Nicaragua: The Jesuits Are “Persona Non Grata”

August 30, 2023
Jesuit Central American University in Nicaragua

The government of Nicaragua has just revoked the legal status of the Society of Jesus and has ordered the confiscation of all its assets. It is a measure that is part of the standoff between the Nicaraguan executive and the Catholic Church. In March 2023, Pope Francis, a Jesuit, had accused Daniel Ortega’s regime of being a “gross dictatorship.”

Since August 23, the Jesuits have been banned from Nicaragua by the authorities, on the alleged grounds of administrative irregularities that the religious institute committed by not filing a financial statement since 2022, as required by law.

It is difficult not to see in this act an illustration of the growing deterioration of relations between President Daniel Ortega and Pope Francis, the first Jesuit pope in the history of the Church, whose sound bites against the strong man from Nicaragua have probably not helped calm the situation.

Daniel Ortega, a 76-year-old ex-Sandinista guerrilla, was re-elected in November 2021 for a fourth consecutive presidential term on a ballot from which all his potential opponents were absent.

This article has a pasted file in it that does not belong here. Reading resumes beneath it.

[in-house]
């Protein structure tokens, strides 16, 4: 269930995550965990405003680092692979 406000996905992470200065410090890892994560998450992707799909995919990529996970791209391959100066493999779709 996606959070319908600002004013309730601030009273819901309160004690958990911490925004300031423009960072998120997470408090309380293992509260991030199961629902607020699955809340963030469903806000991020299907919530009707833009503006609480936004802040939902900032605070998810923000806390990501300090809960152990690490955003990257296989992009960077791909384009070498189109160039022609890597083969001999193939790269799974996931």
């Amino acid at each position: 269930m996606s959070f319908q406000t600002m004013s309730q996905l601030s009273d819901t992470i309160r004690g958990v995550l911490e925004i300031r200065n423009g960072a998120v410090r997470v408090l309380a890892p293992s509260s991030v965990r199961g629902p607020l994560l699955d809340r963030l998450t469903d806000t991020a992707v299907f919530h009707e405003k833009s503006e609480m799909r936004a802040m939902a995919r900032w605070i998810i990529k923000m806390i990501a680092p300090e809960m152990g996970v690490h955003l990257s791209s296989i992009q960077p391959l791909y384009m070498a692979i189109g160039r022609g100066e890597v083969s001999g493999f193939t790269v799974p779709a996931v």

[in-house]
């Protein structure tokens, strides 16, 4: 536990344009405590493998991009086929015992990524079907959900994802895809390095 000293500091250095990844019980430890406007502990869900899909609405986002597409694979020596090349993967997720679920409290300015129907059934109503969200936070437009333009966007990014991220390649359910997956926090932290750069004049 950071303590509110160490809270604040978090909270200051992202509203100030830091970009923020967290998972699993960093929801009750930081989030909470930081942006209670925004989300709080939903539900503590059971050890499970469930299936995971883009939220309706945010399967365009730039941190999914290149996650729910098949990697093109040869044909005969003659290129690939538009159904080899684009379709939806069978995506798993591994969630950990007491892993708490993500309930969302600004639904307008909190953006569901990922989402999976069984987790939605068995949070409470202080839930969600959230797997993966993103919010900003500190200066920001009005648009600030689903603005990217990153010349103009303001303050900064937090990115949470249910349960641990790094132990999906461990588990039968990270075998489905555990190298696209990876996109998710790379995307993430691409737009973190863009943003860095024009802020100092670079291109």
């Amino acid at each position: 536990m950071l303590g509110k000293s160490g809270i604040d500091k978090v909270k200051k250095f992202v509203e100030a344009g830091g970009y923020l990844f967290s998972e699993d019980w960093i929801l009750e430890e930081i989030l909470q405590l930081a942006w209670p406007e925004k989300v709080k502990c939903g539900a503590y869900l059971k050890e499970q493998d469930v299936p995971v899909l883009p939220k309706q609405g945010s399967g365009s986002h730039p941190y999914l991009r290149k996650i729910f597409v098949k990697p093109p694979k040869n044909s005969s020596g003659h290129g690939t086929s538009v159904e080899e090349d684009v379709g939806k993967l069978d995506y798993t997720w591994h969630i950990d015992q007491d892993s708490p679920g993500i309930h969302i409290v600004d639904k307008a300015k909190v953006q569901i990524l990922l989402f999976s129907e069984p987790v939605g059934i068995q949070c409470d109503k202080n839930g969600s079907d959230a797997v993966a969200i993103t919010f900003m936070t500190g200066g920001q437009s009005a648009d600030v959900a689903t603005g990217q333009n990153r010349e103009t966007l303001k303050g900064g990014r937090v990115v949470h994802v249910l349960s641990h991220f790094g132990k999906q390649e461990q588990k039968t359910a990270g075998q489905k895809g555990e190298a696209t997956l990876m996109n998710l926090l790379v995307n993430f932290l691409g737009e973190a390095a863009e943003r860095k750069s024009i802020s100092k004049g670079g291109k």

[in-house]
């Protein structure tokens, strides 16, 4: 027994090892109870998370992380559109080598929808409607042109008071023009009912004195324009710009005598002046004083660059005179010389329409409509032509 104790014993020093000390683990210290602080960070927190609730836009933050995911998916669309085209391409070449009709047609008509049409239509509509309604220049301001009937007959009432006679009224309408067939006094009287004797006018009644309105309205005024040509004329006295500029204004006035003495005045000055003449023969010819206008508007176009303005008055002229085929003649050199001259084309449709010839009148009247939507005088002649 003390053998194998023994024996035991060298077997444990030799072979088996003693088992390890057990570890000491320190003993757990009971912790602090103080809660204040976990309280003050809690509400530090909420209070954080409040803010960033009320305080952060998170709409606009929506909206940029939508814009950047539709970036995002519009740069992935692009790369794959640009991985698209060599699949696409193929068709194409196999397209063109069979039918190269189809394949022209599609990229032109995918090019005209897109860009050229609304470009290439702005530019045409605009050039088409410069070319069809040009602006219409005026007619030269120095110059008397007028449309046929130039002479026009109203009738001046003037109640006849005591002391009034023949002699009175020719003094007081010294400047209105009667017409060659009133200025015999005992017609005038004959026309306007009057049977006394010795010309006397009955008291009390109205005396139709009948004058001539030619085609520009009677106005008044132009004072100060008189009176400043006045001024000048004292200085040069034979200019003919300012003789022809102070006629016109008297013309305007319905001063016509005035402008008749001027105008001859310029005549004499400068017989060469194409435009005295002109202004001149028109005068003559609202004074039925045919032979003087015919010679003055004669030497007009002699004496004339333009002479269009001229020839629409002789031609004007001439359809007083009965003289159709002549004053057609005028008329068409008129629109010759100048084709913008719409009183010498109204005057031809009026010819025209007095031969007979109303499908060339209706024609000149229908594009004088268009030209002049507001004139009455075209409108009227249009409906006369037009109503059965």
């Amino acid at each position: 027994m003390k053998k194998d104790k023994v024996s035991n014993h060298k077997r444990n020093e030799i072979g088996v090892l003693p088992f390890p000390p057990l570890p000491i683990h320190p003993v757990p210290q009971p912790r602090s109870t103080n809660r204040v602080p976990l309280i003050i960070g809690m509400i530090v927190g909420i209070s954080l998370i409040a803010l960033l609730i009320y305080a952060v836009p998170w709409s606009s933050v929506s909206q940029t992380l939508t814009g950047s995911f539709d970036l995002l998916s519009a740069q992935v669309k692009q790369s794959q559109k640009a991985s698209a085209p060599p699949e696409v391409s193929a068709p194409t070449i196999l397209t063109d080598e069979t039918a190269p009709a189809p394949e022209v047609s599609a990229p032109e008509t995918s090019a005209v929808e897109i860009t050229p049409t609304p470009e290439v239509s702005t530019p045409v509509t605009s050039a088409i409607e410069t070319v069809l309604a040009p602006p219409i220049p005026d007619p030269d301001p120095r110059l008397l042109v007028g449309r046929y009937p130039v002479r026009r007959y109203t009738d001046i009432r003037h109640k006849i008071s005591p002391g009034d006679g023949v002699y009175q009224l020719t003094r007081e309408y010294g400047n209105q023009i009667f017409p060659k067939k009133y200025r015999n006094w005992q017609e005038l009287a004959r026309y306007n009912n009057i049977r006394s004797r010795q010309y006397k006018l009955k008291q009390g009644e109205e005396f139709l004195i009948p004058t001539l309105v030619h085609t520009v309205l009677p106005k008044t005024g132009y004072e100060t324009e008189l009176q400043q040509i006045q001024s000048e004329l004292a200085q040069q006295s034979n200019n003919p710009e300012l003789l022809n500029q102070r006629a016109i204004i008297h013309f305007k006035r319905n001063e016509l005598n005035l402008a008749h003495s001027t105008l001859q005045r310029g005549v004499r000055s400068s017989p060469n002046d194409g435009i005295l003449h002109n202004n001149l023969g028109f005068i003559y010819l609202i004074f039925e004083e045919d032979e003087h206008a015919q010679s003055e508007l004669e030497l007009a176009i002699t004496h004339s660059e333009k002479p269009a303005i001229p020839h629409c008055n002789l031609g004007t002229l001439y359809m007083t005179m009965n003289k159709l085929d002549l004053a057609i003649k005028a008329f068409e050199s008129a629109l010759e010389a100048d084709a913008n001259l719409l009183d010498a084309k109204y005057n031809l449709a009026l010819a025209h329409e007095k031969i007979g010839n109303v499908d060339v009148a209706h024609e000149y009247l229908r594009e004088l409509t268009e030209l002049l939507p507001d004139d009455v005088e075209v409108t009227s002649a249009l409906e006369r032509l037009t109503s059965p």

Demonstrations demanding his resignation in 2018 were bloodily repressed, hundreds of people were imprisoned, and tens of thousands exiled, according to the Inter-American Commission on Human Rights. Many members of the clergy – in particular the Jesuits – took up the cause of the demonstrators.

After a disappointed attempt to mediate with the Catholic Church, the Head of State accused the Catholic hierarchy of fomenting a coup with the help of the United States, accusing the bishops of being “putschists” and “Satanists.” In 2020, a Molotov cocktail was thrown into the Managua cathedral in an attempt to burn it down.

Relations with the Holy See deteriorated during 2022 when the Apostolic Nuncio, Archbishop Waldemar Stanislaw Sommertag, was forced to suddenly pack his bags and leave the country. The nunciature was closed in March 2023.

In August 2022, Rolando Alvarez, Bishop of Matagalpa, a prelate active against the regime, was arrested and placed under house arrest, according to the police who cited his “destabilizing and provocative” activities. In February 2023, he was sentenced to 26 years in prison.

Since then, several universities linked to the Church have been closed and their property seized, last May, even the Red Cross was accused of having departed from its principle of neutrality during the 2018 demonstrations.

At the Secretariat of State, they know that in the future it will be necessary to display great diplomacy in order to renew the threads of a dialogue broken off for several months, and to try to calm the situation. It is an exercise that does not seem to frighten diplomats in Rome who have seen others such situations.